“It doesn’t take long for all your dreams to go up in smoke.”
Ruth Emswiler made that comment Tuesday afternoon to her husband Verlyn Emswiler as the couple watched Verlyn’s shed full of machinery for his tree business, “Not Just Trees,” burn to the ground.
“That was his dream; he loved that tree business,” Ruth Emswiler said. “He had jobs lined up; he won’t be able to do them now.”
Firefighters from multiple fire departments worked from mid-afternoon until evening to put out the fire at 2050 Ponderosa Road, just outside South Boston. No one was injured in the fire.
South Boston Fire Chief Steve Phillips estimated the damage to the outbuilding and equipment inside at $750,000 — a total loss. The fire is still under investigation, and the cause of the blaze is unknown at this time.
“It was fully involved when we got there. It was burning really bad,” Phillips said. “We got the call at 2:37 p.m. and were on the scene until about 7 p.m.”
The South Boston Fire Department responded to the fire call with three trucks and 19 firefighters. The fire department was assisted by four other fire departments in the county: the Cluster Springs Volunteer Fire Department, responding with two trucks and six firefighters; the Virgilina Volunteer Fire Department, responding with two trucks and four people; the Turbeville Volunteer Fire Department, responding with one truck and two people; and the Midway Volunteer Fire Department, responding with two trucks and six people.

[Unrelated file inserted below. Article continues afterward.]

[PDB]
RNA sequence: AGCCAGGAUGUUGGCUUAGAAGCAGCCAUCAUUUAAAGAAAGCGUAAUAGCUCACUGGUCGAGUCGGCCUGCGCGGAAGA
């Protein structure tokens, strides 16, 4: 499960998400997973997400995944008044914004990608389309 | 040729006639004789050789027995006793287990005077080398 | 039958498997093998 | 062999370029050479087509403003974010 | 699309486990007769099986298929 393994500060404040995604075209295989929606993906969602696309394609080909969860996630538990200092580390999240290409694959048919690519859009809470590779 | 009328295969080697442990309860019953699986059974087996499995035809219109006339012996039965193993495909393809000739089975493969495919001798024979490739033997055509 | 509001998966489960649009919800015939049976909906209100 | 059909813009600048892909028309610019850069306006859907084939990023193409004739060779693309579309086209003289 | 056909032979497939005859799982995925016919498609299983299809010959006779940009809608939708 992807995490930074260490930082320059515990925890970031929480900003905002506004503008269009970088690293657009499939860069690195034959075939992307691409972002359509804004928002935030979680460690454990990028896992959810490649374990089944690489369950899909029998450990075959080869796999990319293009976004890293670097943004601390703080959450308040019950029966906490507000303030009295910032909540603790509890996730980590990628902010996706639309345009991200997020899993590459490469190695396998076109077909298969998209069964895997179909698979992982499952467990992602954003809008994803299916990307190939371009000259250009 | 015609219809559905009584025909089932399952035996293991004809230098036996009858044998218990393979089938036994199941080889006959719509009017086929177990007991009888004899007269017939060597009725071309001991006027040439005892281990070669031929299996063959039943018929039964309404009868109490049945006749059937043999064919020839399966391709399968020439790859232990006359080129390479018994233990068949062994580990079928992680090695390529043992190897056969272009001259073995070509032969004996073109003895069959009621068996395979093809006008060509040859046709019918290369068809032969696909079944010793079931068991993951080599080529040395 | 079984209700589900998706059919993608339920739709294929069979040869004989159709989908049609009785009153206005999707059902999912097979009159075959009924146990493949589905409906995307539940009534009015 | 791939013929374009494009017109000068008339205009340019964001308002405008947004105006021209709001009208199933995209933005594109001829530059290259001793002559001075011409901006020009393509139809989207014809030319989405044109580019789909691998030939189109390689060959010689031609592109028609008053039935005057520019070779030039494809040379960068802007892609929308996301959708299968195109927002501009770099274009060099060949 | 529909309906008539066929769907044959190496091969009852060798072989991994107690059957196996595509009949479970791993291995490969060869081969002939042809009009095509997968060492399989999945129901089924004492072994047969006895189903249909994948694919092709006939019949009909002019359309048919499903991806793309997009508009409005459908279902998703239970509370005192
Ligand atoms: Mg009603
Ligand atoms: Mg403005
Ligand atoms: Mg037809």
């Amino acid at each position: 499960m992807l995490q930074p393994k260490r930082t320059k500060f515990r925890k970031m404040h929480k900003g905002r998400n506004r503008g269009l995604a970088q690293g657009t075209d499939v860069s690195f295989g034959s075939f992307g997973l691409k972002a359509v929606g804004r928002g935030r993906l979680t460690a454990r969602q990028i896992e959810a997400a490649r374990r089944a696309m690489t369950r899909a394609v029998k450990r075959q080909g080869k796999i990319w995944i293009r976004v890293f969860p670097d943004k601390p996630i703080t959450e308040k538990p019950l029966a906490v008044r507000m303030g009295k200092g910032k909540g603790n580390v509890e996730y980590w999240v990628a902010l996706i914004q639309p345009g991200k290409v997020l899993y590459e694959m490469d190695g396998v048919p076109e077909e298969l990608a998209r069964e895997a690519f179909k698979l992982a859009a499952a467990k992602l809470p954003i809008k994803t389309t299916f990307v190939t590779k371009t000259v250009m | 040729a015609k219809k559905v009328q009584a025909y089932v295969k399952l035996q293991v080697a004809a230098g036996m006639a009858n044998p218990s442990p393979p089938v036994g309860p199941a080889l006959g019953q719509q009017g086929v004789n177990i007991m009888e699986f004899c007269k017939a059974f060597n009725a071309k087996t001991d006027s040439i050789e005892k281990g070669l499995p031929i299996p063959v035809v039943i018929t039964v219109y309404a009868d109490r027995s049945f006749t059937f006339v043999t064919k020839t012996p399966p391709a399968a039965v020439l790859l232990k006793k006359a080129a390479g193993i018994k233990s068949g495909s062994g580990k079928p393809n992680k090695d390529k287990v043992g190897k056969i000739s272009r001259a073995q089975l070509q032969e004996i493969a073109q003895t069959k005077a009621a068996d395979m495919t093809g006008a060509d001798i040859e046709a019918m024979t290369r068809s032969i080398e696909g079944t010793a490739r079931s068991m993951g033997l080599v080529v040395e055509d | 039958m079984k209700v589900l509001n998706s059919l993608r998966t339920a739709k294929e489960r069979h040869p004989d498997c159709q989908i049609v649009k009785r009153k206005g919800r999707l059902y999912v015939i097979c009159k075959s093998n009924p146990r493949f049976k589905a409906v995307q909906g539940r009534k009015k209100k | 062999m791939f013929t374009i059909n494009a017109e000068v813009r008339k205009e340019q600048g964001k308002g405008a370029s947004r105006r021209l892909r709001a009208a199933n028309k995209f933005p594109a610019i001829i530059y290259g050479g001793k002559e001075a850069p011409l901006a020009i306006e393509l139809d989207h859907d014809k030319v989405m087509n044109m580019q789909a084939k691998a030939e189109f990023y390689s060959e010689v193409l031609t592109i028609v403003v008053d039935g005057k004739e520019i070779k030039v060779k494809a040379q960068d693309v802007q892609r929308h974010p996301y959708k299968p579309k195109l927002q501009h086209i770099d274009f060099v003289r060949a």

Phillips commented that he was happy with the response from the volunteer fire departments at a call in the mid-afternoon, when people are typically at work. He added some firefighters showed up to assist with the call after 5, when they got off work.
“With a fire like that, you have to have the manpower, but you have to have the water supply, too,” Phillips said. “Firefighters made three trips back and forth to the fire hydrant at the World of Sports to fill up their tankers with water.”
Emswiler said she and her husband were in Clarksville at the time the fire started and heard about it from friends.
“As soon as we heard, we headed this way as quickly as we could. We saw the smoke when we were leaving Clarksville,” Emswiler related. “It’s a total shock to us, because he (Verlyn) hasn’t worked with any of this equipment in a couple of weeks because of the rain.”
Along with losing equipment for his tree business, Ruth Emswiler said her husband Verlyn lost some pieces of equipment that were sentimental to him – a tractor and a spreader truck that belonged to his late father.
“They were special to him. Some things money can’t replace,” she shared.
Despite being saddened over the loss of items that were valued by her husband, Ruth Emswiler said she is thankful that no one was harmed in the fire and that she and her husband’s home, which is at a distance from the equipment shed, was untouched by the fire.
Emswiler added that she is thankful for all the firefighters and family members who “really stepped up” to help her and her husband Tuesday.